I ended up doing things with the youth from the shelter for two days in a row. Yesterday, we went to Christkindlemarket together, and today we went to the Steppenwolf Theater to see the world premiere of the play The Bald Sisters.
Yesterday was great! It was probably the same thing as with skating, which is that people didn’t quite figure yet that Christmas is already here. There were almost no lines for food and drinks, and you could get close to all the booths and see everything very clearly.
It was 55F outside, and it could not be a better time to wonder around. We drank hot chocolate, and gazed at all pretty ornaments,
(Just realized that my yesterday’s post was left unpublished, so there will be three today :))
I saw on Instagram that the previous two weeks of escorting were brutal. My fellow escorts told me they saw up to fifty antis altogether (in shifts). The clinic requested police presents, but honestly, it was a farce.
Today was relatively quiet; there was only one group of four antis with an amplifier. The shocking part was that the police seemed to protect them, not us.
When a guy on a scooter shouted something in the direction of the amplifier, a police officer gestured for him to stop. When antis were done and packed their equipment, they shook hands with both police officers, and right after this group was gone, police left as well. But at least it was quiet today, so I can’t complain.
Also, it turned out that today was the 75th anniversary of the CTA celebration, and if I had known in advance, I would plan on taking a ride in the 1920s train car. Unfortunately, I was already on a tight schedule, but I hope it was not the last time in my life.
It was more for today’s day! After all of the morning /afternoon activities in Palatine, I returned to the city and met the youth from the shelter in the Art Institute.
We were there a month ago, and although some of the youth appeared interested, the field trip was pretty chaotic. I was unsure how things would turn up this time, but to my surprise, seven of the youth showed up, including a couple of folks who were there on our previous Art Institute outing. Another surprising thing was that everybody was very engaged, and we stayed in the museum until it was about to close. I had to answer the same questions they usually ask in Medieval art: where are people of color? And as usual, they shake their heads in disbelief when I tell them that people lived in one town or village throughout their entire lives, and they didn’t know: you mean, they didn’t know there were other places? They thought that people everywhere were like them?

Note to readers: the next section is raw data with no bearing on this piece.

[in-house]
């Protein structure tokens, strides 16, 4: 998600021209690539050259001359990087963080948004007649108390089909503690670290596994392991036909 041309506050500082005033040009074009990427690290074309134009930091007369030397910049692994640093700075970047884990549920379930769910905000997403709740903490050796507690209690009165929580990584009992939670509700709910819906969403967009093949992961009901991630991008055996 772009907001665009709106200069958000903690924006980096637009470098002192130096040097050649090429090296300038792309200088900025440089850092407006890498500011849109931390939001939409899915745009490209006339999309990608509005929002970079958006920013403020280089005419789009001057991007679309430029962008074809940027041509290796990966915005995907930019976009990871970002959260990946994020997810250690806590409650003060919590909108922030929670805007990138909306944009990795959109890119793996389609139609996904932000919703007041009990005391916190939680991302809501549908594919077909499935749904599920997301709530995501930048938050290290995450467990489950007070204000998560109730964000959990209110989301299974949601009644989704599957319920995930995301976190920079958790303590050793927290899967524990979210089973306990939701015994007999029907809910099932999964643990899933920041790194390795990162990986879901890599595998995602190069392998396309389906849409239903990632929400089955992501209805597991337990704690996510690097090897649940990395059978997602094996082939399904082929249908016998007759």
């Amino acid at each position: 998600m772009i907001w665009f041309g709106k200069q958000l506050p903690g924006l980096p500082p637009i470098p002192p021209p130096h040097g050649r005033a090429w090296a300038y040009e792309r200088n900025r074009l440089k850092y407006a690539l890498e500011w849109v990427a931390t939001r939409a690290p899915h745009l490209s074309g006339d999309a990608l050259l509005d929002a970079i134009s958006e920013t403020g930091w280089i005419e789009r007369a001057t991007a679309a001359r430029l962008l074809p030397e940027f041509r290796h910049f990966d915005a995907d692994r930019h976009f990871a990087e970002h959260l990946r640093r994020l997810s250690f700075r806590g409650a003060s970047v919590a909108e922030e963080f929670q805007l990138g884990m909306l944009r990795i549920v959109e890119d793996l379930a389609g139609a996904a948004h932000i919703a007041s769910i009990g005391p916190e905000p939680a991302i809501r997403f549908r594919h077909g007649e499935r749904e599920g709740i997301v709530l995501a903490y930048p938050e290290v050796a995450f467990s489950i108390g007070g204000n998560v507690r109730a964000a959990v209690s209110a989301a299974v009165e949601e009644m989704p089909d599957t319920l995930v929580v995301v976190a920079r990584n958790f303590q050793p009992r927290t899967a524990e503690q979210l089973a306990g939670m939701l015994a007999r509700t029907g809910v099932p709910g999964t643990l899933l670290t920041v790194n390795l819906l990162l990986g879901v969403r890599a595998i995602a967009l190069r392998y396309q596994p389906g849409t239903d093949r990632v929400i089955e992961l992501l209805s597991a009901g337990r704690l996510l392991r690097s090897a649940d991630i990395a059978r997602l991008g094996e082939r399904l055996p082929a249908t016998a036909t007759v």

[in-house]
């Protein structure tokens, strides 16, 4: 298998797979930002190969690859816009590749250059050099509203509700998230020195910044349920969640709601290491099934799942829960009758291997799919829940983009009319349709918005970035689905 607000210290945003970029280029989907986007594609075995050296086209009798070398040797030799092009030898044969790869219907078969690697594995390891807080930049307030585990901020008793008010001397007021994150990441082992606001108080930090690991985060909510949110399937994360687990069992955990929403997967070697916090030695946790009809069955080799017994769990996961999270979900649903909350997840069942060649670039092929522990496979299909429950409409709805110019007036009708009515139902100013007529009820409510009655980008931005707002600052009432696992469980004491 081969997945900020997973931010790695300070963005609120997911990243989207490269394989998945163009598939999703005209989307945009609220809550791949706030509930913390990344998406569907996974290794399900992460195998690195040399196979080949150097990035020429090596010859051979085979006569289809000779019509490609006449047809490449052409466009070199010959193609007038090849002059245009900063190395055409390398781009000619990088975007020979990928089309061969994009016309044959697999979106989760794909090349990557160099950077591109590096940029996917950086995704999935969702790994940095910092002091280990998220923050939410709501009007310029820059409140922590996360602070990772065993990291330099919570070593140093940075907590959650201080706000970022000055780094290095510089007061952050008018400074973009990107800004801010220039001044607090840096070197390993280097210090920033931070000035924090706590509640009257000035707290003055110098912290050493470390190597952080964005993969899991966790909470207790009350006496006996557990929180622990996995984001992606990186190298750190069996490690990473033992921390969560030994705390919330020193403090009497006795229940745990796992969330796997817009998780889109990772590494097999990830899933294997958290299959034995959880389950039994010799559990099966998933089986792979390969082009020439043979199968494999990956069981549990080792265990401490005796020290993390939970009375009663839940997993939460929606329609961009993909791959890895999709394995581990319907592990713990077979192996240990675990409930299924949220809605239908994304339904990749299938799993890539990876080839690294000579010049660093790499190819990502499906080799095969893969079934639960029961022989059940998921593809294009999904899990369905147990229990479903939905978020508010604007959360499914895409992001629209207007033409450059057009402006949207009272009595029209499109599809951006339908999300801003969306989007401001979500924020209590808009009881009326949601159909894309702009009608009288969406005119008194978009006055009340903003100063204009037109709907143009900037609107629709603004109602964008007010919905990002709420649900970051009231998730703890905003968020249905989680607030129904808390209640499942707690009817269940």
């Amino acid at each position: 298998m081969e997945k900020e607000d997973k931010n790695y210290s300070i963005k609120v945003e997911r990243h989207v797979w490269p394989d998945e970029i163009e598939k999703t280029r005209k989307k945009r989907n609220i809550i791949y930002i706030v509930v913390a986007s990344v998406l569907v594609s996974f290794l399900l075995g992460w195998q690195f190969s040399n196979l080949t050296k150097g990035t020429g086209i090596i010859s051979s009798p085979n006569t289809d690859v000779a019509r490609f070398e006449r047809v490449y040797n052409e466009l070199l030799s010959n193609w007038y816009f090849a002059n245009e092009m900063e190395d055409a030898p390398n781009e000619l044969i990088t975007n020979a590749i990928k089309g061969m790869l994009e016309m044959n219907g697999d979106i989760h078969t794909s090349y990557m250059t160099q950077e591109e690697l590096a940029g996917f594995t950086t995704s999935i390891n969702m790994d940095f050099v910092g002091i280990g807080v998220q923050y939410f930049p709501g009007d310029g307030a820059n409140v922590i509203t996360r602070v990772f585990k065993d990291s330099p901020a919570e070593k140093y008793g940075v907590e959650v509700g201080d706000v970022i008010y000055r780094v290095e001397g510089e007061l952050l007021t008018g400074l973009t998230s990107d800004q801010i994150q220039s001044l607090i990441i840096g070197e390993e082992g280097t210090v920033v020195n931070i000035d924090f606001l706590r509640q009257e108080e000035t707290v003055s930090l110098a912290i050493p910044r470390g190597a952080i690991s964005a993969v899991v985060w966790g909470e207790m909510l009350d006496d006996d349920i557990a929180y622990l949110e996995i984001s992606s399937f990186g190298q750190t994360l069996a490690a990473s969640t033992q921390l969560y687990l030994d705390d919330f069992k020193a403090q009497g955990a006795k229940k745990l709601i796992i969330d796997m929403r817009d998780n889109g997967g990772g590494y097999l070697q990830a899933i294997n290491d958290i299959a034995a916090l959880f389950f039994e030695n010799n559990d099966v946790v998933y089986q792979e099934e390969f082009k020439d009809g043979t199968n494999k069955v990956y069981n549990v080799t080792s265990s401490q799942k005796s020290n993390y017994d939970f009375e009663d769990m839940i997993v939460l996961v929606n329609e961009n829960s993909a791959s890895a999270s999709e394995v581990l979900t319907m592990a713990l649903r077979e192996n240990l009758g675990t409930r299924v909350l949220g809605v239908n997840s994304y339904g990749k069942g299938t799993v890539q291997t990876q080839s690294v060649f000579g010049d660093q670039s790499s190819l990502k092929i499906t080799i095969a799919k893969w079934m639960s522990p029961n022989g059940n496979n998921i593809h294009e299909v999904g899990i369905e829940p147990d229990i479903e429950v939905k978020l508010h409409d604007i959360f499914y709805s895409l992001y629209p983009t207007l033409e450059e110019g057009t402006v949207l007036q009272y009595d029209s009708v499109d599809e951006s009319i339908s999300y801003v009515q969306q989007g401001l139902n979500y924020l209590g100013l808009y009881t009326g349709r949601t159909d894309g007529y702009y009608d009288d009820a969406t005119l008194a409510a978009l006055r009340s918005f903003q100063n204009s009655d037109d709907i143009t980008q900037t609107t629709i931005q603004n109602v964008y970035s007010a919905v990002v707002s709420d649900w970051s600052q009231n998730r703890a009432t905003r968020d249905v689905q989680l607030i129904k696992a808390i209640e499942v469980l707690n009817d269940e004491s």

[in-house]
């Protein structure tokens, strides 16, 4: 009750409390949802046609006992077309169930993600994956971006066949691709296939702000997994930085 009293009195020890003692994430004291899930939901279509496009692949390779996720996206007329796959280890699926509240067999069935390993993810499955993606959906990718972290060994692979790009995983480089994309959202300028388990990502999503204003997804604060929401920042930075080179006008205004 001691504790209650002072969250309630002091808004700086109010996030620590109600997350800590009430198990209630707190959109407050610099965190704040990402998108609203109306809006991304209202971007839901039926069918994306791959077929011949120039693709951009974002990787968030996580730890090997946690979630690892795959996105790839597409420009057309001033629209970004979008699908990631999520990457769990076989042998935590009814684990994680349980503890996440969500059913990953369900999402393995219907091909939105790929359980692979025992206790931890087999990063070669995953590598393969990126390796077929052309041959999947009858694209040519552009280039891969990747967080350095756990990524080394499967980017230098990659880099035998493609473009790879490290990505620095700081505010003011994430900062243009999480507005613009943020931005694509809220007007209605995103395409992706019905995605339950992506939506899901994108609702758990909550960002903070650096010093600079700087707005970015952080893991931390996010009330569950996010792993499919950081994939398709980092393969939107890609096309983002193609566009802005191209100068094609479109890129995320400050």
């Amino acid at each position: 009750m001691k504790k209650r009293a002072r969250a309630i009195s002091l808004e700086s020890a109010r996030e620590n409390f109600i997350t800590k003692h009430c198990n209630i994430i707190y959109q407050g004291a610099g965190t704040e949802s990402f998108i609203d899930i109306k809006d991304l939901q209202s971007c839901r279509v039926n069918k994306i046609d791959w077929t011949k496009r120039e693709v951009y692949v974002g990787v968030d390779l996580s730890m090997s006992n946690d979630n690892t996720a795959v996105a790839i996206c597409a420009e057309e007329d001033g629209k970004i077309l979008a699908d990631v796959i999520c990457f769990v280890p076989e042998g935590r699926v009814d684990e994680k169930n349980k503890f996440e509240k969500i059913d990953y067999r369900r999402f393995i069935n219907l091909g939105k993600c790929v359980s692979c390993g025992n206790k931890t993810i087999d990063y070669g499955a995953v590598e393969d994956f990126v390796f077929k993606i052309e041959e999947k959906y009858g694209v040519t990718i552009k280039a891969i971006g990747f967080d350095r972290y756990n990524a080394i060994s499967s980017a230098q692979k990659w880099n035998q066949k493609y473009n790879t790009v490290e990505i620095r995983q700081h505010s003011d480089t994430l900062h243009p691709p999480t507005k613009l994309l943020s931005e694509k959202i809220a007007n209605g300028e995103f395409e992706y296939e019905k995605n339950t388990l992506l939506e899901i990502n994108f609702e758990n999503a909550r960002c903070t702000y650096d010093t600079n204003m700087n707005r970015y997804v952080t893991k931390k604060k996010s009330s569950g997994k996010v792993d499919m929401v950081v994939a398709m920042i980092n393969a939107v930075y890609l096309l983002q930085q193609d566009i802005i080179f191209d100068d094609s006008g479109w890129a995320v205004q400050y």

After the Art Institute, I took everybody to the new gelato place. Some people started to walk forward, and our volunteer coordinator told those still there that I was taking them for gelato.
— What is gelato?
— It’s a kind of ice cream.
— Ice cream?! Hey, stoop! STOOOP! She is taking us for ice cream!!!!
We got to the gelato place. When the youth realized they could try multiple flavors, one of the girls asked: can I try all of them?!
The staff of the gelato shop was super-patient, and when the youth got all the flavors they wanted, there was peace, quiet and eternal happiness.
I had grand plans for the past weekend, which ended up being realized for at most 70%. If was a long weekend, starting with our monthly Wellness Friday. I went for what I hoped would be an enjoyable semi-long ride. On my way back, near Montrose Harbor, an older gentleman decided to cross to the exit from the pedestrian lane right in front of me. I had no time to brake, and I did my best to make a sharp left turn so I won’t knock him off. I still touched him, but slightly, so he didn’t fall. As for me, I ended up falling off, although not very bad.
My chain had fallen off, the handlebar turned sideways, and my knee was scratched pretty seriously, but at least I didn’t get a concussion!
Still, it was a bad start to the day. I lost a lot of time fixing the chain, straightening the handlebar, getting back on the Trail, and then taking care of my knee at home.
And then, I could not return to my original plans for most of the weekend. The heavy rain most of Saturday didn’t help either. To be fair, I planned a little bit too much for this weekend, and it is possible that I would have to abandon many of my plans regardless of this bike accident, but I still blame those who do not look to the left and the right before crossing!
The list of good things that happened:
I swam in the lake on the only day when it was possible (Friday)
Recorded an hour-long podcast with Hasura (should go live tomorrow)
Went to the Bridgeport Art Center Open House with Igor
Saw a part of the Chicago Air and Water show (and figured out how I am going to do it next year)
Visited the Glenwood Art Fair
Baked a pumpkin pie and a blueberry pie
Gave a lengthy interview about MAC hosting
Finished one of the five presentations for my fall conferences
I already said it once, and I want to say it again: escorting has become even more emotionally exhausting than before. There are no more quiet shifts. I was looking through my journal, and I was shocked to see the entries where I talk about quiet shifts or just do not talk about shifts because there was nothing eventful happening.
Not anymore. Ever. There are two or three, or four groups of antis each time. They bring amplifiers, and patients have to make their way in between these groups, between come and talk to us on the left, to Jesus Christ told us on the right, right into do not murder your baby on the left of the clinic entrance.
There were several heated exchanges of patients with antis. Several heated exchanges of passers-by with antis, as well as the escorts.
And I do not think we have reached the peak of this hatred yet.
“Do you like the Soth Side?” a young woman in the youth shelter asked me. We talked about her home; she said she is from St. Louis and wants to return there. “What about Chicago?” I asked her.